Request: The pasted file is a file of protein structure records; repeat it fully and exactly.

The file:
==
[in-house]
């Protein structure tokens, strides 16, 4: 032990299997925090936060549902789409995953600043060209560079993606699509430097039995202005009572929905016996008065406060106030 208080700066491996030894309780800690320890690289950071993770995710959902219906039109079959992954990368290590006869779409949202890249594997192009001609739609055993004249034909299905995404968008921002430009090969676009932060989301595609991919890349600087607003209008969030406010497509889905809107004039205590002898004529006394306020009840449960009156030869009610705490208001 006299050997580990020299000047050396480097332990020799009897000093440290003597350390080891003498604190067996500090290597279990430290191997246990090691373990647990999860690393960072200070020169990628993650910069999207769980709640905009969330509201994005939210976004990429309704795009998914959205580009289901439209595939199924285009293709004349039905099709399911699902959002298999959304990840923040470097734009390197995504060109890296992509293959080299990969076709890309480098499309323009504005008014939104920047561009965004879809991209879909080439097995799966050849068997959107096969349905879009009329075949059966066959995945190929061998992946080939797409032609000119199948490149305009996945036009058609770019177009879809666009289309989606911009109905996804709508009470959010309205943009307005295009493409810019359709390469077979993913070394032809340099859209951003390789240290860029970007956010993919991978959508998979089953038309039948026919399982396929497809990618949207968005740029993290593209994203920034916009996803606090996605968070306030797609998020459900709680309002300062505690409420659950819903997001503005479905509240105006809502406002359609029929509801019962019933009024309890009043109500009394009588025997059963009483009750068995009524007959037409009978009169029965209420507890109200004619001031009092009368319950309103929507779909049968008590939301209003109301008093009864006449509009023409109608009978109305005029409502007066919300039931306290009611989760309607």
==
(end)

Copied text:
[in-house]
């Protein structure tokens, strides 16, 4: 032990299997925090936060549902789409995953600043060209560079993606699509430097039995202005009572929905016996008065406060106030 208080700066491996030894309780800690320890690289950071993770995710959902219906039109079959992954990368290590006869779409949202890249594997192009001609739609055993004249034909299905995404968008921002430009090969676009932060989301595609991919890349600087607003209008969030406010497509889905809107004039205590002898004529006394306020009840449960009156030869009610705490208001 006299050997580990020299000047050396480097332990020799009897000093440290003597350390080891003498604190067996500090290597279990430290191997246990090691373990647990999860690393960072200070020169990628993650910069999207769980709640905009969330509201994005939210976004990429309704795009998914959205580009289901439209595939199924285009293709004349039905099709399911699902959002298999959304990840923040470097734009390197995504060109890296992509293959080299990969076709890309480098499309323009504005008014939104920047561009965004879809991209879909080439097995799966050849068997959107096969349905879009009329075949059966066959995945190929061998992946080939797409032609000119199948490149305009996945036009058609770019177009879809666009289309989606911009109905996804709508009470959010309205943009307005295009493409810019359709390469077979993913070394032809340099859209951003390789240290860029970007956010993919991978959508998979089953038309039948026919399982396929497809990618949207968005740029993290593209994203920034916009996803606090996605968070306030797609998020459900709680309002300062505690409420659950819903997001503005479905509240105006809502406002359609029929509801019962019933009024309890009043109500009394009588025997059963009483009750068995009524007959037409009978009169029965209420507890109200004619001031009092009368319950309103929507779909049968008590939301209003109301008093009864006449509009023409109608009978109305005029409502007066919300039931306290009611989760309607």